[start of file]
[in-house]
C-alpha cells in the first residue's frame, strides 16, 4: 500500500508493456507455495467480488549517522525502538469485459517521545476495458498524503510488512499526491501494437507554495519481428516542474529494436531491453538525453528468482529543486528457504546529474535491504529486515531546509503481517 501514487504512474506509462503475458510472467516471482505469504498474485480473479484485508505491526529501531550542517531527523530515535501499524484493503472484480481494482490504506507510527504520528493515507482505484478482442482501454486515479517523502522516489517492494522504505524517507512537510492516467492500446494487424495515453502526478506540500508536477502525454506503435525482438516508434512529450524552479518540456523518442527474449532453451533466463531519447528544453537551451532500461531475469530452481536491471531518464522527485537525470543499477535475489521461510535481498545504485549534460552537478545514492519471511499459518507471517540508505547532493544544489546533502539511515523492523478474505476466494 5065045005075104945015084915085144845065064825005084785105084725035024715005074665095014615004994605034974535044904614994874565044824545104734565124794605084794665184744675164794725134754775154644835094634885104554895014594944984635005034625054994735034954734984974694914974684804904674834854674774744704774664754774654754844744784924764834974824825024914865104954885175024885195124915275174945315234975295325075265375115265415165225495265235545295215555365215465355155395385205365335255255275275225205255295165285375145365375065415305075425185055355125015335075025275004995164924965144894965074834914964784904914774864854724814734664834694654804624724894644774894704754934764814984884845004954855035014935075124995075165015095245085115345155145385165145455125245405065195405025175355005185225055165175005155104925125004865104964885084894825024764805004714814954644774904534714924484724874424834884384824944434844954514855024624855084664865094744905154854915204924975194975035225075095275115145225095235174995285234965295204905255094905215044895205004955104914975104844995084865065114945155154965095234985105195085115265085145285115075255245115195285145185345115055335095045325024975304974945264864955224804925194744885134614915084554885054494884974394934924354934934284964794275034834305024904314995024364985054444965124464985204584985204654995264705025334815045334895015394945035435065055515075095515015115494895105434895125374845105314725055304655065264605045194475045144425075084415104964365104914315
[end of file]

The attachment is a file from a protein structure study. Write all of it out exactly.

[in-house]
C-alpha cells in the first residue's frame, strides 16, 4: 500500500508493456507455495467480488549517522525502538469485459517521545476495458498524503510488512499526491501494437507554495519481428516542474529494436531491453538525453528468482529543486528457504546529474535491504529486515531546509503481517 501514487504512474506509462503475458510472467516471482505469504498474485480473479484485508505491526529501531550542517531527523530515535501499524484493503472484480481494482490504506507510527504520528493515507482505484478482442482501454486515479517523502522516489517492494522504505524517507512537510492516467492500446494487424495515453502526478506540500508536477502525454506503435525482438516508434512529450524552479518540456523518442527474449532453451533466463531519447528544453537551451532500461531475469530452481536491471531518464522527485537525470543499477535475489521461510535481498545504485549534460552537478545514492519471511499459518507471517540508505547532493544544489546533502539511515523492523478474505476466494 5065045005075104945015084915085144845065064825005084785105084725035024715005074665095014615004994605034974535044904614994874565044824545104734565124794605084794665184744675164794725134754775154644835094634885104554895014594944984635005034625054994735034954734984974694914974684804904674834854674774744704774664754774654754844744784924764834974824825024914865104954885175024885195124915275174945315234975295325075265375115265415165225495265235545295215555365215465355155395385205365335255255275275225205255295165285375145365375065415305075425185055355125015335075025275004995164924965144894965074834914964784904914774864854724814734664834694654804624724894644774894704754934764814984884845004954855035014935075124995075165015095245085115345155145385165145455125245405065195405025175355005185225055165175005155104925125004865104964885084894825024764805004714814954644774904534714924484724874424834884384824944434844954514855024624855084664865094744905154854915204924975194975035225075095275115145225095235174995285234965295204905255094905215044895205004955104914975104844995084865065114945155154965095234985105195085115265085145285115075255245115195285145185345115055335095045325024975304974945264864955224804925194744885134614915084554885054494884974394934924354934934284964794275034834305024904314995024364985054444965124464985204584985204654995264705025334815045334895015394945035435065055515075095515015115494895105434895125374845105314725055304655065264605045194475045144425075084415104964365104914315